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Operator [19]

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Our next question comes from [Robby Jang] with HSBC.

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Unidentified Analyst, [20]

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A quick question here. So look at the cash flow basically from operations and CapEx, et cetera, it's probably a negative $50 million to $60 million, a part of it is working capital. But the question I have is within the nonmarketplace revenue streams, which of them are you kind of the most excited, which can accelerate rapidly and offset the investment that you're doing in free shipping and customization cost, et cetera? I mean, do you have a target for free cash flow for the year? Or thoughts on that would be really helpful. And the second question, just following up on an earlier question on fulfillment in Brazil. Just more kind of a 2-, 3-year horizon, where do you see fulfillment as a percentage of GMV by MercadoLibre in 2, 3 years from now? Do you see it going to 50%? Do you see it closer to 100% in 3 years? I mean, just some thoughts on that will help us.

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Pedro Arnt, MercadoLibre, Inc. - Executive VP & CFO [21]

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Great. So in terms of nonmarketplace businesses, and I think there are 2 pieces to your question. I don't know if they're necessarily linear in the answer. In terms of the nonmarketplace businesses, like we said before, the nonintense marketplaces, I think there's a lot of optimism and within the company around the payment space in the payments opportunity, we think those could be significant contributors to revenues and margin. The cash flow on payments, because of the way we manage it where we are generally selling receivables, selling coupons, and we've stated our goal to also sell the loan portfolio as we move forward, potentially is also positive. And I think you need to think of that business as a financing business where cash flow calculation is slightly different. So longer term, it could be a cash generator. Shorter term, as we accumulate the loan book, which actually potentially attracts consumer. We don't disclose any annual cash flow targets or quarterly cash flow targets. And I think the business continues to be an investment cycle, so it's probably not the moment for us to be focusing on cash generation. I think we're fortunate enough that most of our businesses are cash flow positive. We don't really have strong CapEx investments in our fulfillment operations because of the way we manage these for now are primarily lease agreements, long-term lease agreements. And so they're more OpEx than CapEx for us, and that also generates an asset-light and cash-generative business profile even as we get more and more into fulfillment and logistics. And segueing on to fulfillment and logistics, again, we don't disclose long-term goals. I think we have said that we really believe and we're seeing that in Net Promoter Scores and user data that the user experience, when items are being fulfilled by us, it's already delivering better results, faster times and higher NPSs. So it's really important for us to move volumes towards fulfillment at whatever pace we can. The faster the better. Probably a little bit early for us to have a clear sense of where it will be in 3 years. This is still very early stage. I think if you keep asking the question over the next few quarters and we have a little bit more history in both Brazil and Mexico and eventually launch Argentina, then we can give you a better answer of where we think we can be in a few years.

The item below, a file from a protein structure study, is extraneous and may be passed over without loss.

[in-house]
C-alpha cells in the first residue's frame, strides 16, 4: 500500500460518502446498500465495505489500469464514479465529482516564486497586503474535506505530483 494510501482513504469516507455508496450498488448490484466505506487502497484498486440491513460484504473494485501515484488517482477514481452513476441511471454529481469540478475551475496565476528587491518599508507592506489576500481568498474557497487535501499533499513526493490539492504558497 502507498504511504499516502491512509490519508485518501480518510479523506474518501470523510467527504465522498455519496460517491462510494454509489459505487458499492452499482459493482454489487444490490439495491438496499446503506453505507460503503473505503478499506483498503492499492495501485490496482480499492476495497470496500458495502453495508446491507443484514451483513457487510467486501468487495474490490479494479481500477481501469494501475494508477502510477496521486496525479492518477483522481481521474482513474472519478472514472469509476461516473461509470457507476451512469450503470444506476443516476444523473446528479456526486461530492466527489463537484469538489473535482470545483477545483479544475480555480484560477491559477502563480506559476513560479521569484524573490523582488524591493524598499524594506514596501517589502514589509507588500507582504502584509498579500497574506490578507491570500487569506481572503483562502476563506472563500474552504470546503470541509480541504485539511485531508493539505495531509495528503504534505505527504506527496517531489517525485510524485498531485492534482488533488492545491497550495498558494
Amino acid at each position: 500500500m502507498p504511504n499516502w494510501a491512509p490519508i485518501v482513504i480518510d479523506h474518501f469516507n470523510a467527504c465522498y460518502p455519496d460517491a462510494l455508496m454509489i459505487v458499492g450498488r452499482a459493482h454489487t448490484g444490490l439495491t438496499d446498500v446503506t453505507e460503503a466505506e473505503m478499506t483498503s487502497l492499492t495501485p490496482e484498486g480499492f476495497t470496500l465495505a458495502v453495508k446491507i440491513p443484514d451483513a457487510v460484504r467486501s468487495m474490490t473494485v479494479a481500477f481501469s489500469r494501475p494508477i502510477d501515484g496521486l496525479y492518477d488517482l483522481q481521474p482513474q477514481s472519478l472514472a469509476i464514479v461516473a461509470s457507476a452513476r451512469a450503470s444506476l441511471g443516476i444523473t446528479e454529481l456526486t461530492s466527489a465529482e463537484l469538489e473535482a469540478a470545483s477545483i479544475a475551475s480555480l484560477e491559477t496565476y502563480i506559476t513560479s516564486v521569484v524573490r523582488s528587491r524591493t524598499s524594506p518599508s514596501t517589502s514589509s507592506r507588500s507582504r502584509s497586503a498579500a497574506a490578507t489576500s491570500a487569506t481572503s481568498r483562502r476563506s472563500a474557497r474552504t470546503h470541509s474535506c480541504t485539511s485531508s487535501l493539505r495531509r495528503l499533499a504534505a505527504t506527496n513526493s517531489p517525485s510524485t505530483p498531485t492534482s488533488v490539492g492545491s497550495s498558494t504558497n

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Operator [22]

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Our next question comes from Robert Ford with Bank of America Merrill Lynch.

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Robert Erick Ford Aguilar, BofA Merrill Lynch, Research Division - MD in Equity Research [23]

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Pedro, I have 3, if you -- if I may, please. In your comments you mentioned confidence in terms of optimizing pricing and cost to return to profit. Can you touch on some of the specific adjustments that you may be considering? And then second, the Brazilian Association of E-commerce was able to obtain an injunction on Correios price hikes, that seems to be holding up so far. Can you talk a little bit about the difference in jurisprudence behind your earlier injunction and theirs and your ongoing efforts to obtain a similar rollback on the Correios pricing? And then lastly, could you touch a little bit on how GMV is trending in Brazil in April and early May now that you've seen a more extended period of those higher shipping costs in the system?